A NEW Yakuza story?
Mr. Chairman Kan’nai (Sôichirô Kitamura), or just “Mr. Chairman,” finds out that one of his underbosses made a pact with an outsider to the Yakuza family. While Murase (Renji Ishibashi) doesn’t deny the brotherly agreement with an outsider, Ikemoto (Jun Kunimura), he is still issued an order to break the agreement. Murase has tasked Otomo (Takeshi Kitano), an underboss, to dissolve their ‘brotherly’ relationship. Without question, Otomo ends the agreement with extreme efficiency.
As always, when one crime family is struck, it is honorable for them to retaliate. One by one, members of the Murase and Ikemoto family are killed in a dizzying display of tactical vengeance. Eventually, Otomo realizes that there is something more going on–and the feudal killings and yubitsume (the cutting off of the tip of the sword hand pinky finger, a Japanese ritual to atone for offenses to another)–an honor that no longer holds the same respect as it once did–reluctantly realizes that it is his time to move on. But not before he pays a visit to all those who betrayed him.
As in many organized crime films, there are always concerns for those who are in power and want to remain in power. There are alliances made that are profitable for few unfavorable for the majority, but there will always be someone eyeing the big prize, who will sit back and watch as everyone kills and brutally maim one another. Immediately after the dust clears, predictably, someone will step up to take out the one who started it all. Not all organized crime films follow this predictable path. Unfortunately for Outrage this is exactly what happens.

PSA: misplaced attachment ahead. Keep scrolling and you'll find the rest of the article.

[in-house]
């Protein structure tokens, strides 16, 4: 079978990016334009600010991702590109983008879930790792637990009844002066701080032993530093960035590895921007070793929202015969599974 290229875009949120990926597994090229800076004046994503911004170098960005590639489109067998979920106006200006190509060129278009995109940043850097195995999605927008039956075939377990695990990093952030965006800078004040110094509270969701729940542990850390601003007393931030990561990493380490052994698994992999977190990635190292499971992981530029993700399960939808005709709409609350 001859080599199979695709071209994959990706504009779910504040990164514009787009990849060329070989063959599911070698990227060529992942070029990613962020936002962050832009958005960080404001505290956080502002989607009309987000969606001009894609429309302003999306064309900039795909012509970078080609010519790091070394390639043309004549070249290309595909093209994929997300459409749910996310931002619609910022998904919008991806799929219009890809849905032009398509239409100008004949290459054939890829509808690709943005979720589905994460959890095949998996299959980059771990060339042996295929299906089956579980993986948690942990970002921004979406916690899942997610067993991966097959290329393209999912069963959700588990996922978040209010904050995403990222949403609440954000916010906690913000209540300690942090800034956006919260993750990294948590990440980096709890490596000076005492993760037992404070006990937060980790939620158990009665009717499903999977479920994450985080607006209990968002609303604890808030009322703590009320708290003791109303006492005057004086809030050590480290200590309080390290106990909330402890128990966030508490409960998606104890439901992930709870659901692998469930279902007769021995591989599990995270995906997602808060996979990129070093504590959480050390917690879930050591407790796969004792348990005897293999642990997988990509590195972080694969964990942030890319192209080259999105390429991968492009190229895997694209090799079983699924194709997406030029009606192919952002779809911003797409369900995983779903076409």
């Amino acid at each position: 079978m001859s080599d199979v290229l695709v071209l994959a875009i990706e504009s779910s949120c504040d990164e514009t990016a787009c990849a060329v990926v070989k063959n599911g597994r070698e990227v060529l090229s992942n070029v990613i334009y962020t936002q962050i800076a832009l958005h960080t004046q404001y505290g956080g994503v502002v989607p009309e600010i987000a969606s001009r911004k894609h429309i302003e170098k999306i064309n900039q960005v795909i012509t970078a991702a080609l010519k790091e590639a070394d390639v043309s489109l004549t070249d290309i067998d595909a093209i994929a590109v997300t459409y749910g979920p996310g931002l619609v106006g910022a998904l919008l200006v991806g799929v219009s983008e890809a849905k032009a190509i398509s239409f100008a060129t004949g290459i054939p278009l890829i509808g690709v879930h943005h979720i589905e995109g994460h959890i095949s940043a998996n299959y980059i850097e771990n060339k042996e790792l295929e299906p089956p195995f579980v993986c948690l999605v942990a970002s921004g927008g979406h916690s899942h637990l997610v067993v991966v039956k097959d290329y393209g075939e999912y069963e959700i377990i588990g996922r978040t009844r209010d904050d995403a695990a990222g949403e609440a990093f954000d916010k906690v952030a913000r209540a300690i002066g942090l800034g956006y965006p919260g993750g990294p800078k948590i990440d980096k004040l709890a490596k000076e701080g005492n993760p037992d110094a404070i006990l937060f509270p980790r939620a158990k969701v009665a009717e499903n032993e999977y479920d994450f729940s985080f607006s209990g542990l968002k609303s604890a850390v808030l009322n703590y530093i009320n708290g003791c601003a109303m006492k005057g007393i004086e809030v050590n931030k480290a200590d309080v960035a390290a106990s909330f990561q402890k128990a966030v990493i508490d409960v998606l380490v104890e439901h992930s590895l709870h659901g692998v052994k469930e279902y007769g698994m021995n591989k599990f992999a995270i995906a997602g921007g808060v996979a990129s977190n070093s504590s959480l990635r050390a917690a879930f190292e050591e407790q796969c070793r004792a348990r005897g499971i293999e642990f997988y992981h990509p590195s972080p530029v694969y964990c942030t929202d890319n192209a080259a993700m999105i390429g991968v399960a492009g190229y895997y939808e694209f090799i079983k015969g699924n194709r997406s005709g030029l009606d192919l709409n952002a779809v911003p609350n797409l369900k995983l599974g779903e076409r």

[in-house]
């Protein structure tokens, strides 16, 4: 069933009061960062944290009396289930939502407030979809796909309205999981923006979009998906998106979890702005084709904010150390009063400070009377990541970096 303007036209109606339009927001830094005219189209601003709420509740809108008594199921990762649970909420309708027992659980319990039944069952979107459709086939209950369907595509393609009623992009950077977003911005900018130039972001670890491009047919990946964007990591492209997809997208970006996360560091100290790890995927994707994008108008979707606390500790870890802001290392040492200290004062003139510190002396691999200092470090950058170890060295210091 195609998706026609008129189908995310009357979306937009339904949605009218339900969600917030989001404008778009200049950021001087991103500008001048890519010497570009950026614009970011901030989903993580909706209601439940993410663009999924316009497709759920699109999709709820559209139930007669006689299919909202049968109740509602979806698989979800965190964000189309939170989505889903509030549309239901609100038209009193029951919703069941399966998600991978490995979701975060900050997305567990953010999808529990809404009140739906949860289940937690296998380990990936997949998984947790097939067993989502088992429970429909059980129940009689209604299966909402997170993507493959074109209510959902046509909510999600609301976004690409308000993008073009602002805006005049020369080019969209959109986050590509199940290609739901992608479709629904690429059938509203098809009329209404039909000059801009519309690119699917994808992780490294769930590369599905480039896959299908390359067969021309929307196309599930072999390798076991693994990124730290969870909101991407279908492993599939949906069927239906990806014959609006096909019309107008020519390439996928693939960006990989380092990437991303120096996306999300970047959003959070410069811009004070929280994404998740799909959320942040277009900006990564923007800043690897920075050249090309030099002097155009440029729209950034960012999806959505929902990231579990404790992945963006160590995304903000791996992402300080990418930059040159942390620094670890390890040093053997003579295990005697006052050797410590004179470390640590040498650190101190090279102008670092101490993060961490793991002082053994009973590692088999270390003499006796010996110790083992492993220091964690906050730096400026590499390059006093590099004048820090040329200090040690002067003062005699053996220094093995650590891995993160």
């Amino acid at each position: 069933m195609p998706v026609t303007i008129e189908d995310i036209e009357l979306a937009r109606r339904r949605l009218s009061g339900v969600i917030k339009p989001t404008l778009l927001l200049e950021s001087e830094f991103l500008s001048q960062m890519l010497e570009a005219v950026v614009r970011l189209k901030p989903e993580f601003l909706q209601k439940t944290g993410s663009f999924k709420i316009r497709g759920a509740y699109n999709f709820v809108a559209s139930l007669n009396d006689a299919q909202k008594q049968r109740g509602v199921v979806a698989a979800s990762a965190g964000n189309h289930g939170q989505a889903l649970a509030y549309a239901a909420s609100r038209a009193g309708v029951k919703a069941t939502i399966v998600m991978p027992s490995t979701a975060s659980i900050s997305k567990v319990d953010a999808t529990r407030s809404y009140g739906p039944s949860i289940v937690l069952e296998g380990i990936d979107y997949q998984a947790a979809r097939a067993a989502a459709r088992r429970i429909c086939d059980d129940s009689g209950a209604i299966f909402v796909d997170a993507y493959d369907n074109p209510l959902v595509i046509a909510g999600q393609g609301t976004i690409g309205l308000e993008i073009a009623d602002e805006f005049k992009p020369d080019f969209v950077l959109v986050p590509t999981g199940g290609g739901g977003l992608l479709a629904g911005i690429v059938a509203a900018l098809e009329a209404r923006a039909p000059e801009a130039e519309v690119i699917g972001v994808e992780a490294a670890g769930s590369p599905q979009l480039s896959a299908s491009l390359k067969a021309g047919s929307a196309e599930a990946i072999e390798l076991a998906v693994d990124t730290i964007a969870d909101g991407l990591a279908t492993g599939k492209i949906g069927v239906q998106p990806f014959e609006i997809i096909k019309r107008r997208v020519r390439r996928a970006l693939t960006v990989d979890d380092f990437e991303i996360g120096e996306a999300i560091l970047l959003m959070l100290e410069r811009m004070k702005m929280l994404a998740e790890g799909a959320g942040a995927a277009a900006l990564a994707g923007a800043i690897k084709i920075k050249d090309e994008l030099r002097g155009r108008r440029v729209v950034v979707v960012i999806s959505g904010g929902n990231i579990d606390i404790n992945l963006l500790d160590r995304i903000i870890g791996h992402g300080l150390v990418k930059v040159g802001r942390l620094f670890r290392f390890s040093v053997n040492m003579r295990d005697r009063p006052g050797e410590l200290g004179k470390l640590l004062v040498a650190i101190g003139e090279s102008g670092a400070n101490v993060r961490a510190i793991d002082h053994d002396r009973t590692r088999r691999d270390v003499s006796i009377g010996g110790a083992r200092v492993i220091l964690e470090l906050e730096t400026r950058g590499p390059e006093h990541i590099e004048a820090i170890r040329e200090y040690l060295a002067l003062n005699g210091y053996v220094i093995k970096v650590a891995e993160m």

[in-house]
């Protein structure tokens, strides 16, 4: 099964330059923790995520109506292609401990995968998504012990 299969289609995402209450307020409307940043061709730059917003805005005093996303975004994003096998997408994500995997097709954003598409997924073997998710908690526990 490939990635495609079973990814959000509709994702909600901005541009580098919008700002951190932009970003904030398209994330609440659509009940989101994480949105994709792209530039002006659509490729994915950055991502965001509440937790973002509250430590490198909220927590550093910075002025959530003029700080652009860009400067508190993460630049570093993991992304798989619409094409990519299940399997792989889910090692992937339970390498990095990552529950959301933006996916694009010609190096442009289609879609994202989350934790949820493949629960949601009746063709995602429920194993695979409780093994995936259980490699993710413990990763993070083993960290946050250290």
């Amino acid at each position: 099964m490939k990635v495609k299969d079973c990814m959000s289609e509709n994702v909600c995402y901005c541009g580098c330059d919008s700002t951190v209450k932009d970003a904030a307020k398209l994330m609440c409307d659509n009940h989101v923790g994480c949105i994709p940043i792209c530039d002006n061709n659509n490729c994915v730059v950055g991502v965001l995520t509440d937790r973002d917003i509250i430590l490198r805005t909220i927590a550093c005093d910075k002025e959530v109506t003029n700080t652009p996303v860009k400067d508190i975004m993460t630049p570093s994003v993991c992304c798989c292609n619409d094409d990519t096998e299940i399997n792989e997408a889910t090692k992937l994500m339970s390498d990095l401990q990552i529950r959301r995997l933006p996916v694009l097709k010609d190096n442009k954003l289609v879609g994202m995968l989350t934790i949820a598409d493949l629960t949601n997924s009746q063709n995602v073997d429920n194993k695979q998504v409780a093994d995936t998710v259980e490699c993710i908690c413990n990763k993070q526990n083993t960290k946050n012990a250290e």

Kitano’s Outrage begins to lose track from the very beginning and fails to truly establish the ‘who’s who’ within the ranks early on. It is immediately apparent who “Mr. Chairman” is and who the next in command is. Aside from Kitano (as himself; or ‘Beat Kitano’ in the film), and the legion of black suits; the only other discernible character was the African diplomat who served only as an easily manipulative persona, and was subjected to a few racial references: when a body had to be buried in the dead of night, the diplomat was abandoned, digging a hole for a recent rival kill, and told he need not worry about being attacked because “no one would see him” in the dark.
Aside from the ‘ultra-violence‘ witnessed–and there is a lot of it–Outrage just feels…different–a different kind of gangster film, almost poetic in some ways. What is missing here is some inner dialog or understanding of where his mind or emphasis is during all the chaos. There wasn’t an opportunity to become ‘attached’ to anyone character. The film was forceful, brutal, and void of the criminal romanticism you find in certain organized crime films that offer you a resilient anti-hero of sorts.
Other than the insignificant deficiencies in character personalities aforementioned, Outrage is a violently brilliant film. Simply put, it is a gangster film, about one of the most ruthless crime families in reality. Kitano gives viewers what they want without lollygagging around or boring you with too many of the details. The film looks good, the camera isn’t all over the place and when there was a brutal execution scene–you are there, front and center. There are also those moments of peace, those poetic moments that come in-between all of the brutal beat-downs on-screen. It is as if Kitano allows you these moments to digest the horror you just witnessed, before throwing you eagerly back into his brutal eye for an eye killing spree.
Outrage is–as to be expected–a relentless ‘action-packed,’organized crime thriller that leaves you on the edge of your seat, wincing at the mercilessness displayed on-screen. Especially if you can get through the “dental chair” scene.
If you can, well, good for you.